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Vitamin E Suspected In Serious Lung Problems Among People Who Vaped Cannabis

The New York State Department of Health said Thursday that it is looking at vitamin E acetate as a potential cause of severe pulmonary illness cases in the state that have been associated with vaping.
Daniel Becerril
The New York State Department of Health said Thursday that it is looking at vitamin E acetate as a potential cause of severe pulmonary illness cases in the state that have been associated with vaping.

It's still a mystery — what's causing the cluster of severe respiratory illnesses among people who've used e-cigarettes? The FDA says there have been at least 215 reported cases in 25 states.

Nearly three dozen of those cases are in New York state, and investigators there say they are now zeroing in on vitamin E as a possible culprit. Health officials say state lab tests detected high levels of vitamin E in cartridges of cannabis vaping products used by people who vaped and suffered serious lung damage.

"At least one vitamin E acetate containing vape product has been linked to each patient who submitted a product for testing," according to a statement from the New York State Department of Health.

Vitamin E is usually safe as a dietary supplement or cream, but vaping it could be harmful, according to state health Commissioner Howard Zucker.

When it is "inhaled deep in the lung, [it] can cause problems," Zucker tells NPR. He says the lab has found very high amounts of vitamin E in 13 of the patient-submitted cartridges they've analyzed. "As high as even 50 percent of the liquid that is in the vaping [cartridge]."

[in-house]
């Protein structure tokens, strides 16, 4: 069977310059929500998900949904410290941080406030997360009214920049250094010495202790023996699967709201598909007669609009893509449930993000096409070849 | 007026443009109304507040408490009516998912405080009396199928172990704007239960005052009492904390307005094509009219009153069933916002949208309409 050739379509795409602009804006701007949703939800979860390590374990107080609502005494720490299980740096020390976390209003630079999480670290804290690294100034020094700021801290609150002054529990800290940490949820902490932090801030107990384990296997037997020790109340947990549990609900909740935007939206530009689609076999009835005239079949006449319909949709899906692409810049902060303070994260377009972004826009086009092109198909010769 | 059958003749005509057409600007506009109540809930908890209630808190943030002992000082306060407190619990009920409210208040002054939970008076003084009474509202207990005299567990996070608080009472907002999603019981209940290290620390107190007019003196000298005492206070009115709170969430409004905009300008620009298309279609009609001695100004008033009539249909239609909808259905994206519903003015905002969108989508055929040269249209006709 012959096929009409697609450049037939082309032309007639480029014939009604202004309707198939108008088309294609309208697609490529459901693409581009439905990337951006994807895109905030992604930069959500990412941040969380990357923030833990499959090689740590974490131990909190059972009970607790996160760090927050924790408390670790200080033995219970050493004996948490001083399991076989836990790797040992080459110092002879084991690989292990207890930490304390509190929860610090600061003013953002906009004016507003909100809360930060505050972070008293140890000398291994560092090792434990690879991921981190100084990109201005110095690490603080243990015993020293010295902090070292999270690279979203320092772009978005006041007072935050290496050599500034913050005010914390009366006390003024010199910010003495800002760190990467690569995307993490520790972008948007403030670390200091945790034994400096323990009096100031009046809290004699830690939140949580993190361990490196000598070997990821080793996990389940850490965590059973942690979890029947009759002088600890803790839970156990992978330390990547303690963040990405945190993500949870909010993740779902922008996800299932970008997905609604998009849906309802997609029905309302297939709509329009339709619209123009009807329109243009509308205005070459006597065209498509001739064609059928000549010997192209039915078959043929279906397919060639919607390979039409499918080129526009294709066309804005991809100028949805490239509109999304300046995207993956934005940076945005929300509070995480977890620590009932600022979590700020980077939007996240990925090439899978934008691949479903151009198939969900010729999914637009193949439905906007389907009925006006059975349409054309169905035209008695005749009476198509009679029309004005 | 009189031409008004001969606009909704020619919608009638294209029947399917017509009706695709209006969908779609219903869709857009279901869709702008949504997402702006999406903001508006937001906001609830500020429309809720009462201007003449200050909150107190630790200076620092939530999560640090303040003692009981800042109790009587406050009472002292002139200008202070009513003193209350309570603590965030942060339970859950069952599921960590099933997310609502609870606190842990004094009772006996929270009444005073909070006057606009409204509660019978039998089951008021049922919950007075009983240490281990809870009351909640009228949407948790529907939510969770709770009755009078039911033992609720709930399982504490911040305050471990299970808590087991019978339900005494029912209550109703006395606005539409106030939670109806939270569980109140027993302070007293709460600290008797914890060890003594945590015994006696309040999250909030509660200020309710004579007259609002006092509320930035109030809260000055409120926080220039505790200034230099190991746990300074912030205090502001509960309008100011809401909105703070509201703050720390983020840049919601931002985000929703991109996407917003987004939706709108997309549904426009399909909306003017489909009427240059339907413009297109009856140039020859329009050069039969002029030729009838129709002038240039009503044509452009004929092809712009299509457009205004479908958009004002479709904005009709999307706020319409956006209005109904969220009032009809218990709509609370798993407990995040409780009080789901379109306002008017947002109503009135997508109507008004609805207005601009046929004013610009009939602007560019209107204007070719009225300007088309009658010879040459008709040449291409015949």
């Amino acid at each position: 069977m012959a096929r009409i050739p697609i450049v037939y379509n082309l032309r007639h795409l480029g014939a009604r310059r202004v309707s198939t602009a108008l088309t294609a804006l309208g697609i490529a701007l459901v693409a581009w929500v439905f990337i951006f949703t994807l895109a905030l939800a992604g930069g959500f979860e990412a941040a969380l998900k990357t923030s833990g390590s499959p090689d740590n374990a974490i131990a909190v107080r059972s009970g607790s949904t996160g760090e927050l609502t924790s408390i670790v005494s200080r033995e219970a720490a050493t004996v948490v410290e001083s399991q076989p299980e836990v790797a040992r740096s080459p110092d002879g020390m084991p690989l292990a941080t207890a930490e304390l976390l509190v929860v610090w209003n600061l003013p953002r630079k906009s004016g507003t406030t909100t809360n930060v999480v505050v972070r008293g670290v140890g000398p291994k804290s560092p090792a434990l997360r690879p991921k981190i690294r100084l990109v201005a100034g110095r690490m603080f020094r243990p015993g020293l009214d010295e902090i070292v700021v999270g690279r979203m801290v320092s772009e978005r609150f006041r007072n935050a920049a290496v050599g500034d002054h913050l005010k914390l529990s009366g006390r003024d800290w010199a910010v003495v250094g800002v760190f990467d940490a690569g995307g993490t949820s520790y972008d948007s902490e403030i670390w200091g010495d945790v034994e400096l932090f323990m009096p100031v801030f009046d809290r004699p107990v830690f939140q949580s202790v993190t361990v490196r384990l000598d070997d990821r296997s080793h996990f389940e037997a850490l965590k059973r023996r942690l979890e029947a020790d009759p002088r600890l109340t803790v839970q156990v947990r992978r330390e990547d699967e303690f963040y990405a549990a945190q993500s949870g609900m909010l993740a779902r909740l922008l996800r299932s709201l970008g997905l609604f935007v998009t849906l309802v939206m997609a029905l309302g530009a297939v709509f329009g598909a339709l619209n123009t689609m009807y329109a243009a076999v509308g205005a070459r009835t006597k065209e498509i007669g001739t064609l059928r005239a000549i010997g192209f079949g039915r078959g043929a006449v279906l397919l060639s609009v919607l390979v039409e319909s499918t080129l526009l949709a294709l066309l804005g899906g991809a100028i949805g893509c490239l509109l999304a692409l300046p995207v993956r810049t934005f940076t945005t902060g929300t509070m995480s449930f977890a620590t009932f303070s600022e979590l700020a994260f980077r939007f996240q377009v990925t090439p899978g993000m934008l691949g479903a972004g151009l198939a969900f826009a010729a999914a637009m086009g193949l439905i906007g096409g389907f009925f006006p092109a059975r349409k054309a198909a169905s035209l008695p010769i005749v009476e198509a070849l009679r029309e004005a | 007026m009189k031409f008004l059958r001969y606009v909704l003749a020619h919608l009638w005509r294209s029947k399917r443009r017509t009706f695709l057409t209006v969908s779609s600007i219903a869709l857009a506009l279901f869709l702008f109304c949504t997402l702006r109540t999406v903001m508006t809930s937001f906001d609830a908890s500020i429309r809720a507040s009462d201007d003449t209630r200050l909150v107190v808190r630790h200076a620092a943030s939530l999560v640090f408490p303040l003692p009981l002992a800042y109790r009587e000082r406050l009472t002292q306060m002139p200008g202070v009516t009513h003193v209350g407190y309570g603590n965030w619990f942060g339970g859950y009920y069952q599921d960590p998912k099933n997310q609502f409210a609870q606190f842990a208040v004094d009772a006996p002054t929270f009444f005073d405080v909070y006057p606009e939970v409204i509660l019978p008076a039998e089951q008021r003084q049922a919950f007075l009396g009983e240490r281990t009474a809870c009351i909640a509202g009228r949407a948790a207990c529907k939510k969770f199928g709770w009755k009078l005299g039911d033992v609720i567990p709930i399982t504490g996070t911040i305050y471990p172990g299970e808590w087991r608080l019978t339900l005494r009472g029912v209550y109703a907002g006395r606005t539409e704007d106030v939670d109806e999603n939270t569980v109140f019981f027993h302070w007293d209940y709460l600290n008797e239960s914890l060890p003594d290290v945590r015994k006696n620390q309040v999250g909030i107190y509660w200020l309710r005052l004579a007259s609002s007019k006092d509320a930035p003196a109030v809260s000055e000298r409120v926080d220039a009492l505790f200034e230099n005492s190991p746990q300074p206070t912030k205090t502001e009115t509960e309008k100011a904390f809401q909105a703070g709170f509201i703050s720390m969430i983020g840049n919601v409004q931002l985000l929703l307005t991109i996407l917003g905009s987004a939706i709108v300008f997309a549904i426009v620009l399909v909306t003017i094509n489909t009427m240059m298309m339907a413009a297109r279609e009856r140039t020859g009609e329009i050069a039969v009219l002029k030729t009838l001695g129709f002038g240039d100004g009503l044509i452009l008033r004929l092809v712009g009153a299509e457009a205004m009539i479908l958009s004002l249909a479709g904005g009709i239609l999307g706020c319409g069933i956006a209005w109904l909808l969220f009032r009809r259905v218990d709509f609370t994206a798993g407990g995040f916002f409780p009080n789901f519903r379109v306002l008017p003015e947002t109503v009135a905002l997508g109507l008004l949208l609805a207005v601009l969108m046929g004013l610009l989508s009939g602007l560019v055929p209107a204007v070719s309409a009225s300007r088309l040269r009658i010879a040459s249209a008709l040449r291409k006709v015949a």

It was not found in cartridges from patients that contained only nicotine. It's not clear whether some patients vaped both cannabis and nicotine products.

Zucker also notes that they haven't ruled out other substances, and the Food and Drug Administration says it isn't convinced that vitamin E is to blame.

"More information is needed to better understand whether there's a relationship between any specific products or substances and the reported illnesses," FDA senior adviser Michael Felberbaum says in an emailed statement Thursday.

"The number of samples we have received continues to increase and we now have over 100 samples for testing," Felberbaum says. "The FDA is analyzing samples submitted by the states for the presence of a broad range of chemicals, including nicotine, THC and other cannabinoids along with cutting agents/diluents and other additives, pesticides, opioids, poisons and toxins. No one substance, including Vitamin E acetate, has been identified in all of the samples."

Vitamin E is not an approved additive for vape products approved by New York's medical marijuana program, and Zucker says the cartridges they tested appear to be "black-market" products purchased off the street — not in medical dispensaries.

"This is a situation of people buying products that have been laced with markedly elevated amounts of vitamin E," Zucker says.

"We urge the public to be vigilant about any vaping products that they or any family members may be using and to immediately contact their health care provider if they develop any unusual symptoms" he says in the health department statement. "In general, vaping of unknown substances is dangerous, and we continue to explore all options to combat this public health issue."

Zucker says the number of cases of vaping-associated pulmonary illnesses has been rising, and that people who vape should be warned not to buy unregulated products purchased off the street. "These unregulated products are not tested and may contain harmful substances," the department warns.

On Wednesday, Oregon officials reported that a middle-aged adult who died of a severe pulmonary illness in late July had used a cannabis product purchased from one of Oregon's state-regulated marijuana stores. That case is under investigation. The death of a second person was reported in Illinois in late August.

Copyright 2021 NPR. To see more, visit https://www.npr.org.

Joe Neel, Allison Aubrey